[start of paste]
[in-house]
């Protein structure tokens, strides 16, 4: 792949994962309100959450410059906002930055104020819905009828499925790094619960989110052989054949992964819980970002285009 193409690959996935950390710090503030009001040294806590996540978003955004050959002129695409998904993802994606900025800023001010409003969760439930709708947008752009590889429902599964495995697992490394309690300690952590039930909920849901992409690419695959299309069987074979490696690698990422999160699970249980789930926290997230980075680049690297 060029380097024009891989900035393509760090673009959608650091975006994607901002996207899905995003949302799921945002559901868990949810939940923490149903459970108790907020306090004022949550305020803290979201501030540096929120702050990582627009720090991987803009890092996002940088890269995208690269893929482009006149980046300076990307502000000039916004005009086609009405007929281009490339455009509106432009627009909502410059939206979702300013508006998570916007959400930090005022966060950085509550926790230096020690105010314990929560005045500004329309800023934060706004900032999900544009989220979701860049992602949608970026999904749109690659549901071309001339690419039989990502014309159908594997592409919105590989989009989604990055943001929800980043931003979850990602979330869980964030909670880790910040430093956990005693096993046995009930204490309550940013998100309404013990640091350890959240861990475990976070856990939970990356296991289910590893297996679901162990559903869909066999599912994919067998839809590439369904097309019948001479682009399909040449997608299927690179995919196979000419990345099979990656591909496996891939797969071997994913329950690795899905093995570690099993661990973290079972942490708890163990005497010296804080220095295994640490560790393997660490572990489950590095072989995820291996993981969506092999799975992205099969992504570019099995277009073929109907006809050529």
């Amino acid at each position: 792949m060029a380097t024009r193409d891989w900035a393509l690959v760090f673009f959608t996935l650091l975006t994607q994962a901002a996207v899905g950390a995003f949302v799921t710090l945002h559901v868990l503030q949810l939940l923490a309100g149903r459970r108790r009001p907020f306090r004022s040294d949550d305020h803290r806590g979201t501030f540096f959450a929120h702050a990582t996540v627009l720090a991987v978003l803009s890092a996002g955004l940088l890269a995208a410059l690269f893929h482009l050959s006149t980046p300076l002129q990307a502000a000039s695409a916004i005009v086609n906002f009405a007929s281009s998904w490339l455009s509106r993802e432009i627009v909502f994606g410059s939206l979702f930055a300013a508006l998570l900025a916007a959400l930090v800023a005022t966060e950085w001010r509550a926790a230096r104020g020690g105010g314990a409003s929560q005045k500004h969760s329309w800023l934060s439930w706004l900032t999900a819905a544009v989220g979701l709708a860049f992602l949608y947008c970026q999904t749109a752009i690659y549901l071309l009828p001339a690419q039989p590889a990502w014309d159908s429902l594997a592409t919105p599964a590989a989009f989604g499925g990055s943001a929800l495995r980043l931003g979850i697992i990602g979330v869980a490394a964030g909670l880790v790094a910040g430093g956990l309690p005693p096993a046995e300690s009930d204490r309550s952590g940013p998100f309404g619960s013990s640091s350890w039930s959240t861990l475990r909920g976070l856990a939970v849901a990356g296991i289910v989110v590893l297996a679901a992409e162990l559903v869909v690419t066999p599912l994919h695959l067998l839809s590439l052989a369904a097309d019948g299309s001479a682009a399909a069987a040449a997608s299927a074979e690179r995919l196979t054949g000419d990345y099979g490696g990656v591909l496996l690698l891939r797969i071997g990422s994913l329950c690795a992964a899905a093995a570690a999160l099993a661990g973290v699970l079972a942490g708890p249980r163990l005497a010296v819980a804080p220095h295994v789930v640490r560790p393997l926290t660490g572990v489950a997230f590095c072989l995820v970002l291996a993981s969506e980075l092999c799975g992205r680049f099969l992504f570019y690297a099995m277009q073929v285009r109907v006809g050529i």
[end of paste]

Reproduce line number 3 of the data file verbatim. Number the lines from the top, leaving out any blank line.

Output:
């Amino acid at each position: 792949m060029a380097t024009r193409d891989w900035a393509l690959v760090f673009f959608t996935l650091l975006t994607q994962a901002a996207v899905g950390a995003f949302v799921t710090l945002h559901v868990l503030q949810l939940l923490a309100g149903r459970r108790r009001p907020f306090r004022s040294d949550d305020h803290r806590g979201t501030f540096f959450a929120h702050a990582t996540v627009l720090a991987v978003l803009s890092a996002g955004l940088l890269a995208a410059l690269f893929h482009l050959s006149t980046p300076l002129q990307a502000a000039s695409a916004i005009v086609n906002f009405a007929s281009s998904w490339l455009s509106r993802e432009i627009v909502f994606g410059s939206l979702f930055a300013a508006l998570l900025a916007a959400l930090v800023a005022t966060e950085w001010r509550a926790a230096r104020g020690g105010g314990a409003s929560q005045k500004h969760s329309w800023l934060s439930w706004l900032t999900a819905a544009v989220g979701l709708a860049f992602l949608y947008c970026q999904t749109a752009i690659y549901l071309l009828p001339a690419q039989p590889a990502w014309d159908s429902l594997a592409t919105p599964a590989a989009f989604g499925g990055s943001a929800l495995r980043l931003g979850i697992i990602g979330v869980a490394a964030g909670l880790v790094a910040g430093g956990l309690p005693p096993a046995e300690s009930d204490r309550s952590g940013p998100f309404g619960s013990s640091s350890w039930s959240t861990l475990r909920g976070l856990a939970v849901a990356g296991i289910v989110v590893l297996a679901a992409e162990l559903v869909v690419t066999p599912l994919h695959l067998l839809s590439l052989a369904a097309d019948g299309s001479a682009a399909a069987a040449a997608s299927a074979e690179r995919l196979t054949g000419d990345y099979g490696g990656v591909l496996l690698l891939r797969i071997g990422s994913l329950c690795a992964a899905a093995a570690a999160l099993a661990g973290v699970l079972a942490g708890p249980r163990l005497a010296v819980a804080p220095h295994v789930v640490r560790p393997l926290t660490g572990v489950a997230f590095c072989l995820v970002l291996a993981s969506e980075l092999c799975g992205r680049f099969l992504f570019y690297a099995m277009q073929v285009r109907v006809g050529i």